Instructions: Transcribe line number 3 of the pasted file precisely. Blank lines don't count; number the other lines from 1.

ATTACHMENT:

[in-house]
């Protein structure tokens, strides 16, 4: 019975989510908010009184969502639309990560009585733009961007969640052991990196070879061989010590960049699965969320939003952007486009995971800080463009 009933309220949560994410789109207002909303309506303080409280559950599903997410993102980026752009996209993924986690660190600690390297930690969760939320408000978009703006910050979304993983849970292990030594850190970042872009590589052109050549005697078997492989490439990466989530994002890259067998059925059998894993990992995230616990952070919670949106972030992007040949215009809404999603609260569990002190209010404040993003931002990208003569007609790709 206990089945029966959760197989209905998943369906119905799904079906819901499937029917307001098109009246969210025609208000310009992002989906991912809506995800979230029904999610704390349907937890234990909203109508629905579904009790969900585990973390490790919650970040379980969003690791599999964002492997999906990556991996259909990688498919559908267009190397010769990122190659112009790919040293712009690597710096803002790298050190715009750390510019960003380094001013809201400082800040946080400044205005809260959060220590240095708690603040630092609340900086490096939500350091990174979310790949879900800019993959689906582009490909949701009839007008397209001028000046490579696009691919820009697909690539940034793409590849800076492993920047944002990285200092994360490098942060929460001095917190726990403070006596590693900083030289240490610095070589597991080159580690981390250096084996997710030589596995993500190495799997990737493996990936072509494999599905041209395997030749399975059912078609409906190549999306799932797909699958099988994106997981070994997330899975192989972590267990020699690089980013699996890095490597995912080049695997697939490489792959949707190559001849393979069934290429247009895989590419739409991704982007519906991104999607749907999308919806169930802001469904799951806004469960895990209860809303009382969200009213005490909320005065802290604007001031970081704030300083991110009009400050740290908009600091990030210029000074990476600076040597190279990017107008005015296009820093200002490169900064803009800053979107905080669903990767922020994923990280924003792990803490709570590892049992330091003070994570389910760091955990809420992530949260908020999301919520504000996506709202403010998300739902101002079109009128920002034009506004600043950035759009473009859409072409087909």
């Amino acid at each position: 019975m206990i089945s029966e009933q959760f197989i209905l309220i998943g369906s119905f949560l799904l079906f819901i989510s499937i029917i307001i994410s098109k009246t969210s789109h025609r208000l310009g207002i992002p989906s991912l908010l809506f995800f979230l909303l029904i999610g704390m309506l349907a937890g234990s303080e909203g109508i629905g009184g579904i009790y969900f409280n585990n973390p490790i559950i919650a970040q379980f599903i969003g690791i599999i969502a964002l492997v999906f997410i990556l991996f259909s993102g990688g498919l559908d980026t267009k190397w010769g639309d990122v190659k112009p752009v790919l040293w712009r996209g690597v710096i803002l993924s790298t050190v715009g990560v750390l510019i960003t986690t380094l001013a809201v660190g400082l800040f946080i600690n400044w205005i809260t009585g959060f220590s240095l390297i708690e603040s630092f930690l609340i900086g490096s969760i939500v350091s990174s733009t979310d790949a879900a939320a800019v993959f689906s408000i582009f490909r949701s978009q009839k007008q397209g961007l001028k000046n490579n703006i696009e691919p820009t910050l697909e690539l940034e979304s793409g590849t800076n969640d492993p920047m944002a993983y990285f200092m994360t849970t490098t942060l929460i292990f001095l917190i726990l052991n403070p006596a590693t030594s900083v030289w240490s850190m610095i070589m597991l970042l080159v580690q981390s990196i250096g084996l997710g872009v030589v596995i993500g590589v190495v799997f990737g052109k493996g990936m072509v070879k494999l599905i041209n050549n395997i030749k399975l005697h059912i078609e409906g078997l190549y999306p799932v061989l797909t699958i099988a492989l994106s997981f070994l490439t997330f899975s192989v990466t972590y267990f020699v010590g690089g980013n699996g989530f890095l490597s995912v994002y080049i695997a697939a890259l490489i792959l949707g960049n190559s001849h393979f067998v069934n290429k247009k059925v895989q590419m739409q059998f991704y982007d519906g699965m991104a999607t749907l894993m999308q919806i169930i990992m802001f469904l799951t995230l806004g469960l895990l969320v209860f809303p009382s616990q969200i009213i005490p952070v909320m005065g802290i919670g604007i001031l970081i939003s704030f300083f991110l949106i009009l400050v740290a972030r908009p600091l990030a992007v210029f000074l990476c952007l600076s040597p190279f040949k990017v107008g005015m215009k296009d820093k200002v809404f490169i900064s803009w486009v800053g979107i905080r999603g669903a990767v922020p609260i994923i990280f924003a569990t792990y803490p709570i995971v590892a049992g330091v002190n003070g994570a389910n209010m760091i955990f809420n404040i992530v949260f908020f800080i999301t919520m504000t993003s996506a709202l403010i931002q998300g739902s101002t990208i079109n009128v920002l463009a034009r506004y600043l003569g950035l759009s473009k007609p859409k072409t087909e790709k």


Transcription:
């Amino acid at each position: 019975m206990i089945s029966e009933q959760f197989i209905l309220i998943g369906s119905f949560l799904l079906f819901i989510s499937i029917i307001i994410s098109k009246t969210s789109h025609r208000l310009g207002i992002p989906s991912l908010l809506f995800f979230l909303l029904i999610g704390m309506l349907a937890g234990s303080e909203g109508i629905g009184g579904i009790y969900f409280n585990n973390p490790i559950i919650a970040q379980f599903i969003g690791i599999i969502a964002l492997v999906f997410i990556l991996f259909s993102g990688g498919l559908d980026t267009k190397w010769g639309d990122v190659k112009p752009v790919l040293w712009r996209g690597v710096i803002l993924s790298t050190v715009g990560v750390l510019i960003t986690t380094l001013a809201v660190g400082l800040f946080i600690n400044w205005i809260t009585g959060f220590s240095l390297i708690e603040s630092f930690l609340i900086g490096s969760i939500v350091s990174s733009t979310d790949a879900a939320a800019v993959f689906s408000i582009f490909r949701s978009q009839k007008q397209g961007l001028k000046n490579n703006i696009e691919p820009t910050l697909e690539l940034e979304s793409g590849t800076n969640d492993p920047m944002a993983y990285f200092m994360t849970t490098t942060l929460i292990f001095l917190i726990l052991n403070p006596a590693t030594s900083v030289w240490s850190m610095i070589m597991l970042l080159v580690q981390s990196i250096g084996l997710g872009v030589v596995i993500g590589v190495v799997f990737g052109k493996g990936m072509v070879k494999l599905i041209n050549n395997i030749k399975l005697h059912i078609e409906g078997l190549y999306p799932v061989l797909t699958i099988a492989l994106s997981f070994l490439t997330f899975s192989v990466t972590y267990f020699v010590g690089g980013n699996g989530f890095l490597s995912v994002y080049i695997a697939a890259l490489i792959l949707g960049n190559s001849h393979f067998v069934n290429k247009k059925v895989q590419m739409q059998f991704y982007d519906g699965m991104a999607t749907l894993m999308q919806i169930i990992m802001f469904l799951t995230l806004g469960l895990l969320v209860f809303p009382s616990q969200i009213i005490p952070v909320m005065g802290i919670g604007i001031l970081i939003s704030f300083f991110l949106i009009l400050v740290a972030r908009p600091l990030a992007v210029f000074l990476c952007l600076s040597p190279f040949k990017v107008g005015m215009k296009d820093k200002v809404f490169i900064s803009w486009v800053g979107i905080r999603g669903a990767v922020p609260i994923i990280f924003a569990t792990y803490p709570i995971v590892a049992g330091v002190n003070g994570a389910n209010m760091i955990f809420n404040i992530v949260f908020f800080i999301t919520m504000t993003s996506a709202l403010i931002q998300g739902s101002t990208i079109n009128v920002l463009a034009r506004y600043l003569g950035l759009s473009k007609p859409k072409t087909e790709k």